Athletes are prone to say things in the media that they later regret. Believe me, I know firsthand what a foot in one’s mouth tastes like.
In fact, after a miserable loss on a Sunday afternoon in the mid-1960s, I popped off to the local reporters about the Detroit Tigers fans and paid a heavy price.
But all I was trying to do was defend Al Kaline and Norm Cash. The team was playing badly and Kaline and Cash were not doing very well. Accordingly, the fans booed them both.
I said to the papers after the game that “some of our fans are really minor leaguers because they were booing Kaline and Cash.” Well, the papers forgot to put into the article that I said “SOME” and they reported that I said “ALL” of the fans. This distortion of the interview even provoked someone to plant a smoke bomb in one of my cars. It was a horrible lesson in keeping one’s mouth shut when the going gets tough.
Recently, Brandon Inge pulled a beauty along these lines. He verbally flipped-off the fans to the media. He told them that he did not care about their negative opinions of him. Inge shouldn’t let his lack of production allow his mouth to make waves and project insults, especially to Detroit Tigers fans who are truly the best in America.
Now, let me say that Inge has done a lot of good in our state and city. He has provided his time and dollars to charity functions and other great gestures that have helped many people. And he loves to talk to the media and embrace them for the most part. But Inge needs to understand when to hold ‘em and when to fold ‘em.
The Detroit Tigers are getting killed at third base. Inge is not doing the job the team needs him to do. In all honesty, he’s been horrible. His bat is totally toxic, swinging at one bad pitch after another and either taking or fouling off pitches in the strike zone. Most good pitchers now know that they don’t have to toss many good strikes to get Inge out. I suspect that he will either be tossed into a trade of some kind if someone will take him or possibly released by the trading date.
I am paraphrasing a little but Sunday after the game Inge stated that the Tigers “could not win without him.” He said our fans should not boo him and that he didn’t really care about the fans’ reaction to his lackluster performance.
Contrary to what Inge might believe, the Tigers won a lot of games while he was suffering with mononucleosis. I for one am not convinced the Tigers need Inge in the lineup in order to win.
Inge has been blessed in many ways: giant money for a .180 hitter and a giant contract that pays him $5 million a year. For him to say that he doesn’t care about the booing or that fans should not boo him is really disingenuous at best. His ignorance is showing.
When Inge take that check on the 1st and 15th of each month, he becomes a target for the fans. It goes with the territory. They cheer when you do well and they are entitled to BOO as loud as they desire when you play as badly as Inge has been playing. The only thing he’s done consistently this year is leave man after man on base as he strikes out or pops up.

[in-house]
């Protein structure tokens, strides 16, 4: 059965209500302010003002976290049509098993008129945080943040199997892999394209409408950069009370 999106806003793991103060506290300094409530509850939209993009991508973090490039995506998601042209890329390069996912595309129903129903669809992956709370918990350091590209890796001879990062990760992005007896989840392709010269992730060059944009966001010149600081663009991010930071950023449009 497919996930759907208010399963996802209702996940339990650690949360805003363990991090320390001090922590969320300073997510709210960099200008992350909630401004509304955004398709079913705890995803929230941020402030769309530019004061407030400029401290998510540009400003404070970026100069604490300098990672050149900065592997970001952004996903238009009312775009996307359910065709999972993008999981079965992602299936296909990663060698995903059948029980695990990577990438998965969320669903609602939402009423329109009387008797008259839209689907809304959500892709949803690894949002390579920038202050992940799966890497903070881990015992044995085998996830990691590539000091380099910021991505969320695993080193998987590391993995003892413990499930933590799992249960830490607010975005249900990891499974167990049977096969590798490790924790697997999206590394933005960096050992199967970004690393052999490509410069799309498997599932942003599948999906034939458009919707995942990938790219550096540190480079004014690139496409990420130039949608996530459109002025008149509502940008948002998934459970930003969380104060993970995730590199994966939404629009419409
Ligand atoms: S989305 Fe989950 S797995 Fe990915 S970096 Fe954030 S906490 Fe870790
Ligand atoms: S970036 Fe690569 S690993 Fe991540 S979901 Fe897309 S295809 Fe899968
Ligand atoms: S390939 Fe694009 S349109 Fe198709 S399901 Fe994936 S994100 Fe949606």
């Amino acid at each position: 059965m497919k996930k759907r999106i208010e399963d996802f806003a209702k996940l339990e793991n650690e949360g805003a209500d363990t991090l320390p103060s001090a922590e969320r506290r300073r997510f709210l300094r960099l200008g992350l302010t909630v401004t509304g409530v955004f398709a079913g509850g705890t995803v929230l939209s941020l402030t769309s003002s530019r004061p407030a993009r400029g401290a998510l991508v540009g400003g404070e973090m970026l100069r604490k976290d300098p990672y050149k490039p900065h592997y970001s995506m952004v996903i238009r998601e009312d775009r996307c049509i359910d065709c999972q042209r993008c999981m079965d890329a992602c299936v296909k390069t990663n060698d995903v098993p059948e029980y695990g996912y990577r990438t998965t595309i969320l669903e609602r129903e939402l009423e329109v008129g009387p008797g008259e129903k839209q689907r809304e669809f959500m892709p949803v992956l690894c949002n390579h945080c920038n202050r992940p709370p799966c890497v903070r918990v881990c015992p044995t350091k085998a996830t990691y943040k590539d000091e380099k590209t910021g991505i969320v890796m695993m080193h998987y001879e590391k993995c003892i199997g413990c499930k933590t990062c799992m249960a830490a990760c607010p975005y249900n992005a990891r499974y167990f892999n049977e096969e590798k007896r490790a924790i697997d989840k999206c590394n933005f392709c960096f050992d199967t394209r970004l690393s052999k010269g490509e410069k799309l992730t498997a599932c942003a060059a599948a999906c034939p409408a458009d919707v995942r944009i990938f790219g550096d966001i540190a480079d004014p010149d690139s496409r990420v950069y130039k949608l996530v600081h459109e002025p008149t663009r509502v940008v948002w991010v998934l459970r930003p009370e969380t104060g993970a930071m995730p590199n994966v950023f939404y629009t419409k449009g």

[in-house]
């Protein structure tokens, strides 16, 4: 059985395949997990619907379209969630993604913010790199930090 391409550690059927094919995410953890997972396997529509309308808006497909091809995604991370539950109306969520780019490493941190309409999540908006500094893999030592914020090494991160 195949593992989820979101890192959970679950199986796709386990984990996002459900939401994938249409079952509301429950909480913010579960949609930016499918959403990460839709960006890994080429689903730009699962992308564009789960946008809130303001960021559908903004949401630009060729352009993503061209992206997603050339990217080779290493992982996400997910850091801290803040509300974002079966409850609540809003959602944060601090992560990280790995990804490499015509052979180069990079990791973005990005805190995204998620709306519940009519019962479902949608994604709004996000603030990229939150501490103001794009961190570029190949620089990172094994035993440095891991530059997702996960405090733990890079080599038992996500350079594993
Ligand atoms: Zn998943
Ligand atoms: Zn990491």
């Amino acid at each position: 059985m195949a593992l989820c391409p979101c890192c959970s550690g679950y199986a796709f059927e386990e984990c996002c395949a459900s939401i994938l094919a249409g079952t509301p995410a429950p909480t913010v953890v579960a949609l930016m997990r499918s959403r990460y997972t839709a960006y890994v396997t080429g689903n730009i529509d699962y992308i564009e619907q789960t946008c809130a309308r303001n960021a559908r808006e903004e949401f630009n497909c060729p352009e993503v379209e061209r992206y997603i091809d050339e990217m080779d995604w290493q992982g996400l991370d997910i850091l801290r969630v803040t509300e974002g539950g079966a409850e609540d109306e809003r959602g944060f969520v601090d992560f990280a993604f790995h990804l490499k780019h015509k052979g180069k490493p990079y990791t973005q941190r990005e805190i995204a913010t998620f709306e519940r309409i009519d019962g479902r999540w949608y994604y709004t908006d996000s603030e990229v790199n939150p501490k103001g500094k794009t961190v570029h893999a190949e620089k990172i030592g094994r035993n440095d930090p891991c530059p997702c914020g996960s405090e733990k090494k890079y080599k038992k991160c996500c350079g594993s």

It is difficult to understand why Inge is even in the lineup anymore. For whatever reason, he just can’t get the job done. Inge is suffering at all facets right now and you can’t win with a .180 hitter at third base.
Inge’s stats are some of the worse in the history of the game. For example, only four players in baseball history have had more plate appearances and a lower batting average than Inge. It is dreadfully horrible to watch him play. At one time he had a reputation for being some kind of “Derek Jeter” or “Brooks Robinson” at third base. Folks, he’s not even close.
Of course, it’s not Inge’s fault that he’s making $5 million per year. That blame lies with the Tigers’ Front Office who just can’t seem to get it right. I always wondered when they announced Inge’s long term deal why they would pay a .220 hitter $5 million per year. Where the hell was he going to go? Who else would have paid him $5 million per year? This pattern of signings reminds most of us of Bobby Higginson and Jeremy Bonderman. Both guys got $40 million deals and were huge financial disasters.
Tigers GM Dave Dombrowski needs to make a deal before another club gets what we require. He should trade for a third baseman even if it means giving up Rick Porcello (who will not ever gain any more velocity nor will he ever really be a serious winner in the Major Leagues) and he should throw in Inge and Ryan Raburn while he’s at it.
2 replies on “Denny McLain to Brandon Inge: Don’t Get on Our Fans“
Don Wert Appreciation Society
Don’s available. He turns 73 next week and he’s a little paunchy, but he can still move to his left pretty well (especially when it involves grabbing the remote or a can of Bud Light). Think about it, Dombrowski!
While I agree about Inge’s on field preformance, I disagree about “booing”
No fan should should boo anyone on their team. It only makes the fan look bad, and gives the competition something bad to say. Booing is ugly and a horrible thing to do.
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